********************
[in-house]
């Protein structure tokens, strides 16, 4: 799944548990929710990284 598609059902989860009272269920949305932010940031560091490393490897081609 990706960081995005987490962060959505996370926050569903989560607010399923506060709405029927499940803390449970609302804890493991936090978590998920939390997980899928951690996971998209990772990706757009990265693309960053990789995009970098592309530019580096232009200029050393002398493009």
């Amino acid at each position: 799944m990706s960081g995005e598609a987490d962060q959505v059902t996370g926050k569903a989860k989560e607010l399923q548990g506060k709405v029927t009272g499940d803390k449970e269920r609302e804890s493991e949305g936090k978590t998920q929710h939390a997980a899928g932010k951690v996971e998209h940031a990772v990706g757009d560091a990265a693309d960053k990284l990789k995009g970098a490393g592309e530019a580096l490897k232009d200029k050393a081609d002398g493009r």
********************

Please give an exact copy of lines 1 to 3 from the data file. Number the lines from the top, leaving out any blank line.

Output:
[in-house]
């Protein structure tokens, strides 16, 4: 799944548990929710990284 598609059902989860009272269920949305932010940031560091490393490897081609 990706960081995005987490962060959505996370926050569903989560607010399923506060709405029927499940803390449970609302804890493991936090978590998920939390997980899928951690996971998209990772990706757009990265693309960053990789995009970098592309530019580096232009200029050393002398493009």
């Amino acid at each position: 799944m990706s960081g995005e598609a987490d962060q959505v059902t996370g926050k569903a989860k989560e607010l399923q548990g506060k709405v029927t009272g499940d803390k449970e269920r609302e804890s493991e949305g936090k978590t998920q929710h939390a997980a899928g932010k951690v996971e998209h940031a990772v990706g757009d560091a990265a693309d960053k990284l990789k995009g970098a490393g592309e530019a580096l490897k232009d200029k050393a081609d002398g493009r």